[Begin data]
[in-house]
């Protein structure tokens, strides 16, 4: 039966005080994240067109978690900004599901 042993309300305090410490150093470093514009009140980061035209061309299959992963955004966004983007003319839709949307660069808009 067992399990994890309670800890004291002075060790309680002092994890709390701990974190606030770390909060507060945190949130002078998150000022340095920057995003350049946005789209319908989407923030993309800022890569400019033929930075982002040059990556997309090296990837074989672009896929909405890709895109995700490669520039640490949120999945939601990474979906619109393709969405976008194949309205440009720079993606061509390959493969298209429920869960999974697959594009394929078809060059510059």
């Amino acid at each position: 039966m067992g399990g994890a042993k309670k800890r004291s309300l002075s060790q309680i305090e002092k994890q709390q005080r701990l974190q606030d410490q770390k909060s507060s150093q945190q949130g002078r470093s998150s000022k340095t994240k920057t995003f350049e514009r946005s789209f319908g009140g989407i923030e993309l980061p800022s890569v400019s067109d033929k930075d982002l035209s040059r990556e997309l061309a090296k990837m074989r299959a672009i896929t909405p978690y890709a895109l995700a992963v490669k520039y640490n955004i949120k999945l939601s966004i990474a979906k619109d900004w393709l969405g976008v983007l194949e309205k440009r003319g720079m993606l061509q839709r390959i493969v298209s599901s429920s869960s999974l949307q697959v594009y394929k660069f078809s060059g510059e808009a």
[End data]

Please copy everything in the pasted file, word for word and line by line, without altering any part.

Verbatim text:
[in-house]
């Protein structure tokens, strides 16, 4: 039966005080994240067109978690900004599901 042993309300305090410490150093470093514009009140980061035209061309299959992963955004966004983007003319839709949307660069808009 067992399990994890309670800890004291002075060790309680002092994890709390701990974190606030770390909060507060945190949130002078998150000022340095920057995003350049946005789209319908989407923030993309800022890569400019033929930075982002040059990556997309090296990837074989672009896929909405890709895109995700490669520039640490949120999945939601990474979906619109393709969405976008194949309205440009720079993606061509390959493969298209429920869960999974697959594009394929078809060059510059």
């Amino acid at each position: 039966m067992g399990g994890a042993k309670k800890r004291s309300l002075s060790q309680i305090e002092k994890q709390q005080r701990l974190q606030d410490q770390k909060s507060s150093q945190q949130g002078r470093s998150s000022k340095t994240k920057t995003f350049e514009r946005s789209f319908g009140g989407i923030e993309l980061p800022s890569v400019s067109d033929k930075d982002l035209s040059r990556e997309l061309a090296k990837m074989r299959a672009i896929t909405p978690y890709a895109l995700a992963v490669k520039y640490n955004i949120k999945l939601s966004i990474a979906k619109d900004w393709l969405g976008v983007l194949e309205k440009r003319g720079m993606l061509q839709r390959i493969v298209s599901s429920s869960s999974l949307q697959v594009y394929k660069f078809s060059g510059e808009a």